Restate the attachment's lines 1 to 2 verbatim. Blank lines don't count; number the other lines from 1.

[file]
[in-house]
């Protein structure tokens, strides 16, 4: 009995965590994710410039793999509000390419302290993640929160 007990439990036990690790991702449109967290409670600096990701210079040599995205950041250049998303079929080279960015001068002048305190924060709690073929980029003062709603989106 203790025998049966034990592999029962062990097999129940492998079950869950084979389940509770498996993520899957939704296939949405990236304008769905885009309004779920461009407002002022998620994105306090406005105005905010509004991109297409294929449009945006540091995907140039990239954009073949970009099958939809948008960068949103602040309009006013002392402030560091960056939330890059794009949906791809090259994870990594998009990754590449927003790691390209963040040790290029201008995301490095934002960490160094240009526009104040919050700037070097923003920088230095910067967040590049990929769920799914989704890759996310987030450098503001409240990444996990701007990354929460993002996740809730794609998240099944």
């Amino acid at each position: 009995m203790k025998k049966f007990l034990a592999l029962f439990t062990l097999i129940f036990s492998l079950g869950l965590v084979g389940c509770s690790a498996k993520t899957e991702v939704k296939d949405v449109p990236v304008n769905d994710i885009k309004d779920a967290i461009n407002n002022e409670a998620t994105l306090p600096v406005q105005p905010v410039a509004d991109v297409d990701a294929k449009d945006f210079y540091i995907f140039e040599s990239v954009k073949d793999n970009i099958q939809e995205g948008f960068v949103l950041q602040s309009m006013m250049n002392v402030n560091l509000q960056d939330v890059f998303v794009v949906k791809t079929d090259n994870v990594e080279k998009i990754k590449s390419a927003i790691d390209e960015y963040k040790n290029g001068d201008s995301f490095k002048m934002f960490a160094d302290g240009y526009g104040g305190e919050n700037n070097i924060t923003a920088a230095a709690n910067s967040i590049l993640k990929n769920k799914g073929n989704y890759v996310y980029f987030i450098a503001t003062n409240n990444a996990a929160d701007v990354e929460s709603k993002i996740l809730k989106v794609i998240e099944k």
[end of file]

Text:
[in-house]
């Protein structure tokens, strides 16, 4: 009995965590994710410039793999509000390419302290993640929160 007990439990036990690790991702449109967290409670600096990701210079040599995205950041250049998303079929080279960015001068002048305190924060709690073929980029003062709603989106 203790025998049966034990592999029962062990097999129940492998079950869950084979389940509770498996993520899957939704296939949405990236304008769905885009309004779920461009407002002022998620994105306090406005105005905010509004991109297409294929449009945006540091995907140039990239954009073949970009099958939809948008960068949103602040309009006013002392402030560091960056939330890059794009949906791809090259994870990594998009990754590449927003790691390209963040040790290029201008995301490095934002960490160094240009526009104040919050700037070097923003920088230095910067967040590049990929769920799914989704890759996310987030450098503001409240990444996990701007990354929460993002996740809730794609998240099944």